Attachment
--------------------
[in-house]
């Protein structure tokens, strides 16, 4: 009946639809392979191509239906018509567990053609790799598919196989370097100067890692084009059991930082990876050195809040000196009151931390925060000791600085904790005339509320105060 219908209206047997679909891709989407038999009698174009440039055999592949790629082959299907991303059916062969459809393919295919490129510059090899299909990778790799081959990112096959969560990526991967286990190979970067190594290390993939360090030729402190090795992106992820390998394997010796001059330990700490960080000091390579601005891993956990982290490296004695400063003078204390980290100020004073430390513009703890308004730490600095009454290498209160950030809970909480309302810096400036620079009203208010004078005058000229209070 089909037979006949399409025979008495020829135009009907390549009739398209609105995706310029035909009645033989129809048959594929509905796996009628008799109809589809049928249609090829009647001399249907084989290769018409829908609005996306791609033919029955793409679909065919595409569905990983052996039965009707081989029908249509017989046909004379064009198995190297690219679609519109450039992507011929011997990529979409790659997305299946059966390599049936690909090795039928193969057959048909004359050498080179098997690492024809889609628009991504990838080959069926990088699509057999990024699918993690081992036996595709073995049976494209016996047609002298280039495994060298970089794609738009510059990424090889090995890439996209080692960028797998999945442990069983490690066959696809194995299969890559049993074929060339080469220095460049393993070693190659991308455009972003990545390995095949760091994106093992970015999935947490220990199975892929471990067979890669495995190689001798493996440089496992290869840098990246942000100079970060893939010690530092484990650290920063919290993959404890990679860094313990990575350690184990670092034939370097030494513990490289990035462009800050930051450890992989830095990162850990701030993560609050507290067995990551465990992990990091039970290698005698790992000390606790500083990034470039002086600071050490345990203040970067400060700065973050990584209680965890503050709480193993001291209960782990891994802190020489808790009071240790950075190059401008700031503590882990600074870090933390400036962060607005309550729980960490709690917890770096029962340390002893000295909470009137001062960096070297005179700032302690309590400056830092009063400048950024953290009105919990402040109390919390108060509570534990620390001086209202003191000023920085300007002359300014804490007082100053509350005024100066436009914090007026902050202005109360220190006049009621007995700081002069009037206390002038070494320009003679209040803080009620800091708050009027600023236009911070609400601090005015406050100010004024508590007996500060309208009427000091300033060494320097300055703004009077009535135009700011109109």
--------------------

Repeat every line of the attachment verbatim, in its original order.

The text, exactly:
[in-house]
């Protein structure tokens, strides 16, 4: 009946639809392979191509239906018509567990053609790799598919196989370097100067890692084009059991930082990876050195809040000196009151931390925060000791600085904790005339509320105060 219908209206047997679909891709989407038999009698174009440039055999592949790629082959299907991303059916062969459809393919295919490129510059090899299909990778790799081959990112096959969560990526991967286990190979970067190594290390993939360090030729402190090795992106992820390998394997010796001059330990700490960080000091390579601005891993956990982290490296004695400063003078204390980290100020004073430390513009703890308004730490600095009454290498209160950030809970909480309302810096400036620079009203208010004078005058000229209070 089909037979006949399409025979008495020829135009009907390549009739398209609105995706310029035909009645033989129809048959594929509905796996009628008799109809589809049928249609090829009647001399249907084989290769018409829908609005996306791609033919029955793409679909065919595409569905990983052996039965009707081989029908249509017989046909004379064009198995190297690219679609519109450039992507011929011997990529979409790659997305299946059966390599049936690909090795039928193969057959048909004359050498080179098997690492024809889609628009991504990838080959069926990088699509057999990024699918993690081992036996595709073995049976494209016996047609002298280039495994060298970089794609738009510059990424090889090995890439996209080692960028797998999945442990069983490690066959696809194995299969890559049993074929060339080469220095460049393993070693190659991308455009972003990545390995095949760091994106093992970015999935947490220990199975892929471990067979890669495995190689001798493996440089496992290869840098990246942000100079970060893939010690530092484990650290920063919290993959404890990679860094313990990575350690184990670092034939370097030494513990490289990035462009800050930051450890992989830095990162850990701030993560609050507290067995990551465990992990990091039970290698005698790992000390606790500083990034470039002086600071050490345990203040970067400060700065973050990584209680965890503050709480193993001291209960782990891994802190020489808790009071240790950075190059401008700031503590882990600074870090933390400036962060607005309550729980960490709690917890770096029962340390002893000295909470009137001062960096070297005179700032302690309590400056830092009063400048950024953290009105919990402040109390919390108060509570534990620390001086209202003191000023920085300007002359300014804490007082100053509350005024100066436009914090007026902050202005109360220190006049009621007995700081002069009037206390002038070494320009003679209040803080009620800091708050009027600023236009911070609400601090005015406050100010004024508590007996500060309208009427000091300033060494320097300055703004009077009535135009700011109109």